In 1997, the news that Pakistani children sewing soccer balls for less than fifty cents an hour shocked the whole world. Companies in the sports industry, governments and other interested parties agreed to the so-called Atlanta Agreement as a result of these news. It aims among other things to eliminate child labor in football manufacturing.
13 years later the American organization, the International Labor Rights Forum (ILRF) warned that shockingly little had changed.
- Even after all these years, low wages and dangerous working conditions in the industry has hardly been addressed, says chief executive officer of ILRF, Bama Athreya.
- Now is the time for customers, factories and industry organizations such as FIFA to take responsibility for repeated violations of labor rights in the production of footballs, he said.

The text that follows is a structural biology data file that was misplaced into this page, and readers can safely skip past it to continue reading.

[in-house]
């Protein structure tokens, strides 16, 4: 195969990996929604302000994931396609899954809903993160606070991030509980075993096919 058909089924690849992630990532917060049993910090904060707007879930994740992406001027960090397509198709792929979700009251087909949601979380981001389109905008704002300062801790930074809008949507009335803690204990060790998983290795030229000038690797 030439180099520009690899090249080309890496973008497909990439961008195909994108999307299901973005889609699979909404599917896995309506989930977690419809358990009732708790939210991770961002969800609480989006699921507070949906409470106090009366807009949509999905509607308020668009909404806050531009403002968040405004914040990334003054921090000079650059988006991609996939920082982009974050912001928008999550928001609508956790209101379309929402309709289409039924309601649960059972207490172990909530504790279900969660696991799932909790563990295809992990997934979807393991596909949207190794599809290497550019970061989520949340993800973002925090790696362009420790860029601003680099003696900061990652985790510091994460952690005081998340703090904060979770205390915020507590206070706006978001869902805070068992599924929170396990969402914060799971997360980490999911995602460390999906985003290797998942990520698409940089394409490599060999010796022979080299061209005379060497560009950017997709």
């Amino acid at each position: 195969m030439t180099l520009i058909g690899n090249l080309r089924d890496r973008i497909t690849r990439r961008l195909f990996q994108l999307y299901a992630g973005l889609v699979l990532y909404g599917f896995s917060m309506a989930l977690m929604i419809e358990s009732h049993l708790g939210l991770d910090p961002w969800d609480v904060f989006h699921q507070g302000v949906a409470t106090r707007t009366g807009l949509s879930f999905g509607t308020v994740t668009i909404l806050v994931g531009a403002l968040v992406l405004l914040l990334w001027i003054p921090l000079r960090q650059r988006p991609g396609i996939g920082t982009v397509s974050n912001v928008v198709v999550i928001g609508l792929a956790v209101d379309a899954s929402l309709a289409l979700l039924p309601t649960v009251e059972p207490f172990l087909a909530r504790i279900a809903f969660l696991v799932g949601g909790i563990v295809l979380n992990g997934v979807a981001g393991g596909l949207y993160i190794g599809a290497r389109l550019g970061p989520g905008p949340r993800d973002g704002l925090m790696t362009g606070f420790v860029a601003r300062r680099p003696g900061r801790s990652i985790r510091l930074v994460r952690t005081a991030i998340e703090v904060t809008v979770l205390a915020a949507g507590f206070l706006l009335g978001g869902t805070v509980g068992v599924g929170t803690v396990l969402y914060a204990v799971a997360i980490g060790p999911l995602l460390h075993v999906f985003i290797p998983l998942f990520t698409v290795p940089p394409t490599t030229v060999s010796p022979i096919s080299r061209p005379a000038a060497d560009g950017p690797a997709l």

Among the recommendations the report highlights is the suppliers' side to enter into formal working agreements with factory workers, and introduce policies where a living wage is incorporated. All work with trade unions and NGOs are to conduct internal audits and report publicly. Guidelines from the buyer should also be introduced and must include a clause on an acceptable living wage and a health and safety standards. It should be ensured that such standards meet the requirements laid down in ILO conventions.